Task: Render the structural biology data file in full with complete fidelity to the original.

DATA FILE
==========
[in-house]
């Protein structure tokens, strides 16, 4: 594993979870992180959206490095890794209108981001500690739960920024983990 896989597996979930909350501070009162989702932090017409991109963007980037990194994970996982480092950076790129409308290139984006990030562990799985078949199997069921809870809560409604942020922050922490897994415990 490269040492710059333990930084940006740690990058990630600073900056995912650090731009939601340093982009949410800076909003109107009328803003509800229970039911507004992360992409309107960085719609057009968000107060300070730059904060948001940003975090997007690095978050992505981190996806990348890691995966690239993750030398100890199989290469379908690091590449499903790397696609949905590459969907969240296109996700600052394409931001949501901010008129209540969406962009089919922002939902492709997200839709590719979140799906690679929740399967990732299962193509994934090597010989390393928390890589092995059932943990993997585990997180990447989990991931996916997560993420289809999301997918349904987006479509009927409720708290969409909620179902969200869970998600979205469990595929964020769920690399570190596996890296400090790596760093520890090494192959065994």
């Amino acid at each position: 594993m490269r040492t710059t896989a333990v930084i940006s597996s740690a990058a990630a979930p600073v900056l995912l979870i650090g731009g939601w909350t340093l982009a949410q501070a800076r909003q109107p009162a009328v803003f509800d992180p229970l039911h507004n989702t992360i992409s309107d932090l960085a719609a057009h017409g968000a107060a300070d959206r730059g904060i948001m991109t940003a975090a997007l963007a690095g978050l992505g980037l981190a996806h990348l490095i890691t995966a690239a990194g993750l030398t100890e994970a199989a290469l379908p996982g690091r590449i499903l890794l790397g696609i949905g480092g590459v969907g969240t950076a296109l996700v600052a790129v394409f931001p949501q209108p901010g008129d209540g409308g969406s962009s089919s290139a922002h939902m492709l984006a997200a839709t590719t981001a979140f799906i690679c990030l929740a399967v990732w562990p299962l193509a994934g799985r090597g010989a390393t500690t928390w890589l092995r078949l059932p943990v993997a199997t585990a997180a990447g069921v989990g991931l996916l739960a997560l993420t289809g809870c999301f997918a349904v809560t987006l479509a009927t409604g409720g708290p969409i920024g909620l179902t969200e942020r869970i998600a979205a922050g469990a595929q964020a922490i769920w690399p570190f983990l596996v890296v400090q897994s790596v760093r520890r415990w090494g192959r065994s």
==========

[in-house]
């Protein structure tokens, strides 16, 4: 594993979870992180959206490095890794209108981001500690739960920024983990 896989597996979930909350501070009162989702932090017409991109963007980037990194994970996982480092950076790129409308290139984006990030562990799985078949199997069921809870809560409604942020922050922490897994415990 490269040492710059333990930084940006740690990058990630600073900056995912650090731009939601340093982009949410800076909003109107009328803003509800229970039911507004992360992409309107960085719609057009968000107060300070730059904060948001940003975090997007690095978050992505981190996806990348890691995966690239993750030398100890199989290469379908690091590449499903790397696609949905590459969907969240296109996700600052394409931001949501901010008129209540969406962009089919922002939902492709997200839709590719979140799906690679929740399967990732299962193509994934090597010989390393928390890589092995059932943990993997585990997180990447989990991931996916997560993420289809999301997918349904987006479509009927409720708290969409909620179902969200869970998600979205469990595929964020769920690399570190596996890296400090790596760093520890090494192959065994």
């Amino acid at each position: 594993m490269r040492t710059t896989a333990v930084i940006s597996s740690a990058a990630a979930p600073v900056l995912l979870i650090g731009g939601w909350t340093l982009a949410q501070a800076r909003q109107p009162a009328v803003f509800d992180p229970l039911h507004n989702t992360i992409s309107d932090l960085a719609a057009h017409g968000a107060a300070d959206r730059g904060i948001m991109t940003a975090a997007l963007a690095g978050l992505g980037l981190a996806h990348l490095i890691t995966a690239a990194g993750l030398t100890e994970a199989a290469l379908p996982g690091r590449i499903l890794l790397g696609i949905g480092g590459v969907g969240t950076a296109l996700v600052a790129v394409f931001p949501q209108p901010g008129d209540g409308g969406s962009s089919s290139a922002h939902m492709l984006a997200a839709t590719t981001a979140f799906i690679c990030l929740a399967v990732w562990p299962l193509a994934g799985r090597g010989a390393t500690t928390w890589l092995r078949l059932p943990v993997a199997t585990a997180a990447g069921v989990g991931l996916l739960a997560l993420t289809g809870c999301f997918a349904v809560t987006l479509a009927t409604g409720g708290p969409i920024g909620l179902t969200e942020r869970i998600a979205a922050g469990a595929q964020a922490i769920w690399p570190f983990l596996v890296v400090q897994s790596v760093r520890r415990w090494g192959r065994s």